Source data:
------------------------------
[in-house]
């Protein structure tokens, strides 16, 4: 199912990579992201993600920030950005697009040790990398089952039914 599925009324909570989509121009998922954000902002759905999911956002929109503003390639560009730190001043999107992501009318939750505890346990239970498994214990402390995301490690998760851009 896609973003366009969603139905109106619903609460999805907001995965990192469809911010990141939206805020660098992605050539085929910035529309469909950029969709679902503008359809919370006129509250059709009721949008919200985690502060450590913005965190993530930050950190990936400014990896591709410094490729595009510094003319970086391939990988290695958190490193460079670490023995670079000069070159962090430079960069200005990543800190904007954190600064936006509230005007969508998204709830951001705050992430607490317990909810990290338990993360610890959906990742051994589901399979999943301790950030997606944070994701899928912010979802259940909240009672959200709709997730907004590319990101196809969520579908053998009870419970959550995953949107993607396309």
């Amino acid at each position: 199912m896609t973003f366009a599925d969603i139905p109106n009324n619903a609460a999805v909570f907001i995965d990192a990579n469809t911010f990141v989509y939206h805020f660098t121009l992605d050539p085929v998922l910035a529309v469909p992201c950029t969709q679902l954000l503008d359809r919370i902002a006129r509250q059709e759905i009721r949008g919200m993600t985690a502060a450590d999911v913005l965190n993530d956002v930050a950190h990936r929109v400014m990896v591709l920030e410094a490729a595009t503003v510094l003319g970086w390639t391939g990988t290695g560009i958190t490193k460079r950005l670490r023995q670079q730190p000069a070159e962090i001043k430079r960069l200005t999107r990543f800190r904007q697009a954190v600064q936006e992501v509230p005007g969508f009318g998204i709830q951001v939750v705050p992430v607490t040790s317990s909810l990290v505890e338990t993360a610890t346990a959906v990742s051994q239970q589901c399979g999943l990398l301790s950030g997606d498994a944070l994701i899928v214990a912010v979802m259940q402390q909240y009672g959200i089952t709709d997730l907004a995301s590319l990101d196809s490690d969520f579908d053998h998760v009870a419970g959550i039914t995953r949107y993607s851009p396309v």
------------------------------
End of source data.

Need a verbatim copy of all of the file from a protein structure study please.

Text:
[in-house]
């Protein structure tokens, strides 16, 4: 199912990579992201993600920030950005697009040790990398089952039914 599925009324909570989509121009998922954000902002759905999911956002929109503003390639560009730190001043999107992501009318939750505890346990239970498994214990402390995301490690998760851009 896609973003366009969603139905109106619903609460999805907001995965990192469809911010990141939206805020660098992605050539085929910035529309469909950029969709679902503008359809919370006129509250059709009721949008919200985690502060450590913005965190993530930050950190990936400014990896591709410094490729595009510094003319970086391939990988290695958190490193460079670490023995670079000069070159962090430079960069200005990543800190904007954190600064936006509230005007969508998204709830951001705050992430607490317990909810990290338990993360610890959906990742051994589901399979999943301790950030997606944070994701899928912010979802259940909240009672959200709709997730907004590319990101196809969520579908053998009870419970959550995953949107993607396309």
């Amino acid at each position: 199912m896609t973003f366009a599925d969603i139905p109106n009324n619903a609460a999805v909570f907001i995965d990192a990579n469809t911010f990141v989509y939206h805020f660098t121009l992605d050539p085929v998922l910035a529309v469909p992201c950029t969709q679902l954000l503008d359809r919370i902002a006129r509250q059709e759905i009721r949008g919200m993600t985690a502060a450590d999911v913005l965190n993530d956002v930050a950190h990936r929109v400014m990896v591709l920030e410094a490729a595009t503003v510094l003319g970086w390639t391939g990988t290695g560009i958190t490193k460079r950005l670490r023995q670079q730190p000069a070159e962090i001043k430079r960069l200005t999107r990543f800190r904007q697009a954190v600064q936006e992501v509230p005007g969508f009318g998204i709830q951001v939750v705050p992430v607490t040790s317990s909810l990290v505890e338990t993360a610890t346990a959906v990742s051994q239970q589901c399979g999943l990398l301790s950030g997606d498994a944070l994701i899928v214990a912010v979802m259940q402390q909240y009672g959200i089952t709709d997730l907004a995301s590319l990101d196809s490690d969520f579908d053998h998760v009870a419970g959550i039914t995953r949107y993607s851009p396309v």